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Zero Hedge recently had some choice words against a subset of HFT, namely Flash Trading, and as even Irene Aldridge confirmed earlier, there is something very wrong with this critical component of program trading. It seems our admonitions have not fallen on deaf ears. In a startling development of anti-establishmentarian activism, Senator Charles Schumer has asked the SEC to ban Flash Trading in its entirety, as it "gives high-speed traders an unfair advantage over other investors."
Senator Charles Schumer asked the U.S. Securities and Exchange Commission to ban “flash orders,” saying the transactions give high-speed traders an unfair advantage over other investors.
Nasdaq OMX Group Inc., Bats Exchange Inc. and Direct Edge Holdings Inc. hold these orders for milliseconds, giving their customers the opportunity to gauge demand before traders on other exchanges get the chance to bid, Schumer said in a letter to SEC Chairman Mary Schapiro. Brian Fallon, a spokesman at Schumer’s office, confirmed the authenticity of the letter.
“Flash orders allow certain members of these exchanges to obtain access to order flow information before that information is made available to the public,” Schumer wrote. That allows “those members to use rapid trading programs to trade ahead of those orders and profit from advanced knowledge of buying and selling activity,” he added.
The implications of this development are immense: if politicians are willing to take a major chunk of out exchanges' primary revenue streams, one may even hope that they won't stop there but will in fact continue much higher in the food chain and start investigating the perpetrators of real market malfeasance.Sphere: Related Content
This is so much more than just a short covering rally. Oh wait, it's not. 72.19% drop in Short Interest across securities, compliments of stock loan-cum-TARP bailout recipients. So you see, if you are a taxpayer, who believes that fundamentals are more critical than an artificially inflated market compliments of the biggest, most orchestrated short squeeze in history, you got Got by the same people you bailed out.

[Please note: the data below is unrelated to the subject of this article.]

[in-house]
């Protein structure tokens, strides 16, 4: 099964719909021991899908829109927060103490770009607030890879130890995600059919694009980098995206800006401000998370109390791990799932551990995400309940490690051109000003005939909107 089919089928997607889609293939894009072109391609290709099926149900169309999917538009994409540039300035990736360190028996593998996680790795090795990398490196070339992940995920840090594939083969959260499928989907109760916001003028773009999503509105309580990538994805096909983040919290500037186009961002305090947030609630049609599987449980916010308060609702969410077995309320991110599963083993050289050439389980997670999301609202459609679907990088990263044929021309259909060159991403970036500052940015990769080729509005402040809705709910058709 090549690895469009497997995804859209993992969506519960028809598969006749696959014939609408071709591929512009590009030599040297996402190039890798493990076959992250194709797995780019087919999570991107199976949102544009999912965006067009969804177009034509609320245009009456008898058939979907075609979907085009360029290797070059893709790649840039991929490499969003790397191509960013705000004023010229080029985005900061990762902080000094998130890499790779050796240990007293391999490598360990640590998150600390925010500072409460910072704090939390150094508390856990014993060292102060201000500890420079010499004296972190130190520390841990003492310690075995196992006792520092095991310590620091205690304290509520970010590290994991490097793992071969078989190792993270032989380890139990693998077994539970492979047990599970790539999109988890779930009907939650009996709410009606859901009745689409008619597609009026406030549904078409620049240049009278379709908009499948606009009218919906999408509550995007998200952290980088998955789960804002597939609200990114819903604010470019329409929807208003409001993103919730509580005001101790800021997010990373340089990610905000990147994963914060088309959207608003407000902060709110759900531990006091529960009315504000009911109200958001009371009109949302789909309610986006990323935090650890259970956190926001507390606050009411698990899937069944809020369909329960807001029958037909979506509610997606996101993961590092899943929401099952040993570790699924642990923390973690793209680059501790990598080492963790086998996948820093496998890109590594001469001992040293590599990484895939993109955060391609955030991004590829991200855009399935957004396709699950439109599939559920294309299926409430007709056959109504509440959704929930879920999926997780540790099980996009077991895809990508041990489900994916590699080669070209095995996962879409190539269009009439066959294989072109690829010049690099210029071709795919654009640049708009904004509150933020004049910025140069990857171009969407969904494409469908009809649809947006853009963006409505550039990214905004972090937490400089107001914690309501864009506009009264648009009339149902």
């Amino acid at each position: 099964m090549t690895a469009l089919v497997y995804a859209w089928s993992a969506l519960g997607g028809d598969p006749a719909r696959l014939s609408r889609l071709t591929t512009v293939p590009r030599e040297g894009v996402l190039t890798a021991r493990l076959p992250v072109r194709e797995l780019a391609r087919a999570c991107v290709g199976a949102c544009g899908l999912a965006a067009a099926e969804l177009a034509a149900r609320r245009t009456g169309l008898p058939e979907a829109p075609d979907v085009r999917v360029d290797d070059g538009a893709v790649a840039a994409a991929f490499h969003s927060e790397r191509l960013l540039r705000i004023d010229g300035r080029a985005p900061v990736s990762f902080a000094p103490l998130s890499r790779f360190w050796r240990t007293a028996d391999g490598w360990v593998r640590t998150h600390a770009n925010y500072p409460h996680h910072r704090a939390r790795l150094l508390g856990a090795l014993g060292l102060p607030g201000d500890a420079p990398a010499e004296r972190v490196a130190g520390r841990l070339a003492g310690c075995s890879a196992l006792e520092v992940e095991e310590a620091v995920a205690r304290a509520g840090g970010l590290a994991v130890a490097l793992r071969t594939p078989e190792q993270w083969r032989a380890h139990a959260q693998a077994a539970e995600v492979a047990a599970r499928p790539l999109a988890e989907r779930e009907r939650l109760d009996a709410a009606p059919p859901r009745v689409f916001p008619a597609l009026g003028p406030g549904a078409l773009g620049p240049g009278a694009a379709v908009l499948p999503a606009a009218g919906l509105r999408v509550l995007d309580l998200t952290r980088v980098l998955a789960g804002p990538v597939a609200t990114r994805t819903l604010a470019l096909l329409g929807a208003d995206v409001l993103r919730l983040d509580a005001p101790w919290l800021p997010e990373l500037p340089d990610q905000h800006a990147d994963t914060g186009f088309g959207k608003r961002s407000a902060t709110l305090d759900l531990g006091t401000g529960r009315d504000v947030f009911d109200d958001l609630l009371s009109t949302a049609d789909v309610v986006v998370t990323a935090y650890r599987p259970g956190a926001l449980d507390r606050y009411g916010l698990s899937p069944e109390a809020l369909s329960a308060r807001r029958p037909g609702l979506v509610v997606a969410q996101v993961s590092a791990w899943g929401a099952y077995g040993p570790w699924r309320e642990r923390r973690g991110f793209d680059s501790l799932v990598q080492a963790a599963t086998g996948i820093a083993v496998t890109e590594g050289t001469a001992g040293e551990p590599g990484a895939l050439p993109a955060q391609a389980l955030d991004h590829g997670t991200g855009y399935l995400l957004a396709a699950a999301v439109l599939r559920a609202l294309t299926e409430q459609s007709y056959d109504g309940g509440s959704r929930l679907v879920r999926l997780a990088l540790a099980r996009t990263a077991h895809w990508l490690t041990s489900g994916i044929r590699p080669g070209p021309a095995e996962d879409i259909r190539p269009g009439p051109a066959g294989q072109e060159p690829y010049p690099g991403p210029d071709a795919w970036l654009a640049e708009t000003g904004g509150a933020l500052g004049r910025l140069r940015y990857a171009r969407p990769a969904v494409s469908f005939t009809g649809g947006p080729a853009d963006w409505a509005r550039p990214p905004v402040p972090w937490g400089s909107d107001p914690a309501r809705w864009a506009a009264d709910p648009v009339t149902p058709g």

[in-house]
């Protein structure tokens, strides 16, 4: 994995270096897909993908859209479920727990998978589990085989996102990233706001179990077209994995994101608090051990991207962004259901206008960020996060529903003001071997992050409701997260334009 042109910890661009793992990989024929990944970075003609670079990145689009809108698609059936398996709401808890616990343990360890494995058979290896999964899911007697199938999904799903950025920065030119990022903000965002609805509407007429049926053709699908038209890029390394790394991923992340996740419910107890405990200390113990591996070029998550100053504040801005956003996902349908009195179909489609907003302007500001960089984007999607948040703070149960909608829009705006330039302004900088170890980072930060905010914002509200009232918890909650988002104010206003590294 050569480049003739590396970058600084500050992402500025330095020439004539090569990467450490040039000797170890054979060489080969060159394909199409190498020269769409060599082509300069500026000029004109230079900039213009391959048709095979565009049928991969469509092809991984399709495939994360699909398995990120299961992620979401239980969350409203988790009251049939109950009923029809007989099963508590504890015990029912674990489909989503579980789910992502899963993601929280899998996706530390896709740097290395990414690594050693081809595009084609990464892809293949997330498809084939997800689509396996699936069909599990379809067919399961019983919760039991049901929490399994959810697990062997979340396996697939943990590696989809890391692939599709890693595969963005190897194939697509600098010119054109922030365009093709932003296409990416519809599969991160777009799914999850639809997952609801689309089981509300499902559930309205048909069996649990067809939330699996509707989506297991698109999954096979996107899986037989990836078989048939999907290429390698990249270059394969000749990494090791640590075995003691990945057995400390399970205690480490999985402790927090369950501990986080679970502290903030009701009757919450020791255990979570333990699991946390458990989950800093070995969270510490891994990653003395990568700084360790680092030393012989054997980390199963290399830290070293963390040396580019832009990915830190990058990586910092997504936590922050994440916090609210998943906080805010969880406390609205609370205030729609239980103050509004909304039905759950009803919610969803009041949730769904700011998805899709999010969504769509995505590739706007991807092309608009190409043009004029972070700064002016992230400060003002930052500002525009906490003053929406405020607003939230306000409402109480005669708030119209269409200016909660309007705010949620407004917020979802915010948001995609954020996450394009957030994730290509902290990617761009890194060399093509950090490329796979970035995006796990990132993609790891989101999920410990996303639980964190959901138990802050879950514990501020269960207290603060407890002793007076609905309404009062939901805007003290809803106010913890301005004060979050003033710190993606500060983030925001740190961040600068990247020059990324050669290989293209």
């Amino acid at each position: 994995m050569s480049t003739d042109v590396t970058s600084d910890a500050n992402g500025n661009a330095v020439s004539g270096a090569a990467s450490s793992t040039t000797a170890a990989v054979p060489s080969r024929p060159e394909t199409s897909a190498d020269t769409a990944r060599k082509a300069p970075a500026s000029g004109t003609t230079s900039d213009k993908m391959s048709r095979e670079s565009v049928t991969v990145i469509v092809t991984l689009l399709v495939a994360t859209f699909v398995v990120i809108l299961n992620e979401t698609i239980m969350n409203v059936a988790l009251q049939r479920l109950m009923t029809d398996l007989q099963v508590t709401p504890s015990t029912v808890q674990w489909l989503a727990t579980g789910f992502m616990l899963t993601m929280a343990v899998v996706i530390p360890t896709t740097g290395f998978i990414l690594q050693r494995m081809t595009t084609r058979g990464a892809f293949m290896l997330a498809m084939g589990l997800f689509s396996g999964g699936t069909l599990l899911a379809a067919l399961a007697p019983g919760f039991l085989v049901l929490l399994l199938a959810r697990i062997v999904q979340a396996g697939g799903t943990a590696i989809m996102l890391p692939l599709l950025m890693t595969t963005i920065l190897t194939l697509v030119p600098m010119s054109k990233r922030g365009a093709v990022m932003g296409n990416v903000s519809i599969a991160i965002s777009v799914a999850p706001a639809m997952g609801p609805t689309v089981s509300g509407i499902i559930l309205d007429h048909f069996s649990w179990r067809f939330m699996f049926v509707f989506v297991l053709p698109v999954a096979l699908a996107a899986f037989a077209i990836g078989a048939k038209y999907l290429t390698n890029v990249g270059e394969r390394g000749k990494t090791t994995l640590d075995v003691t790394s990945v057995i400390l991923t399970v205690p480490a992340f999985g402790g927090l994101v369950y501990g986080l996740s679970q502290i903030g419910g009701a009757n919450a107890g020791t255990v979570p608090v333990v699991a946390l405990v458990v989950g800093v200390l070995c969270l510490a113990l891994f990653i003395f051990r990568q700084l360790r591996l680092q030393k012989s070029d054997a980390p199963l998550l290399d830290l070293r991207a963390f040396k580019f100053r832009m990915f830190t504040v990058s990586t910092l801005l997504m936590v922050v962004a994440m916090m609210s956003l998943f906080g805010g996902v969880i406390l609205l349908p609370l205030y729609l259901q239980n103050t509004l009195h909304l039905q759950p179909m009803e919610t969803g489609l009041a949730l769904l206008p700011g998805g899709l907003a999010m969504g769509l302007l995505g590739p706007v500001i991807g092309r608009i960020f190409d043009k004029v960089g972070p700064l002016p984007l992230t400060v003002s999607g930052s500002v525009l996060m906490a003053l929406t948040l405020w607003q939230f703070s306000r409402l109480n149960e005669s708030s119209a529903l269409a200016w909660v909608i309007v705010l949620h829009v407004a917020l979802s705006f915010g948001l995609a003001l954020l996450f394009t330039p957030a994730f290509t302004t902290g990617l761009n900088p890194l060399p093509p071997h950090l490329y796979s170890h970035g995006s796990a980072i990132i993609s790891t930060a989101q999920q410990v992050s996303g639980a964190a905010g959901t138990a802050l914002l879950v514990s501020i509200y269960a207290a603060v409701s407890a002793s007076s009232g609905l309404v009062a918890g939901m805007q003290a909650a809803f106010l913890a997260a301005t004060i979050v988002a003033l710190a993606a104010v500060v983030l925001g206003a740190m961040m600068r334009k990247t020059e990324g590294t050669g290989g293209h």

Update: Apparently Bberg had not completed filling its data at time of posting. We apologize for Bloomberg not having the perspicacity and alacrity of a 10 million SPARC turbo cluster. The end result: 21.05 billion shares short at 1.72% of float. The odd discrepancy is the increase in short-interest on NYSE-issued securities. Any readers who have an idea what is going on here, please chime in.
Nonetheless, below is the trend chart for the % of float as most recently reported by Bloomberg. If this data changes in 24 hours, an update will be posted.
hat tip JB
hat tip JBSphere: Related Content
Irene, I would love to get a copy of your book. Are you willing to exchange one Digital Dickweed coffee mug for a few hundred copies? I am sure you have them lying around, and it sounds about equitable.
Also, good thing of Irene to admit that any variant of forntrunning is illegal. We are with you!Sphere: Related Content
There has been (finally) a lot of attention to program trading, a theme Zero Hedge has been focusing on for 4 months. This week, the NYSE finally switched over to its new methodology of providing program trading, which, as Zero Hedge announced previously, involves the , HFT of the DPTR and the delay/cancellation of implementation of "the proposed redefined program trading account type indicators (J and K)."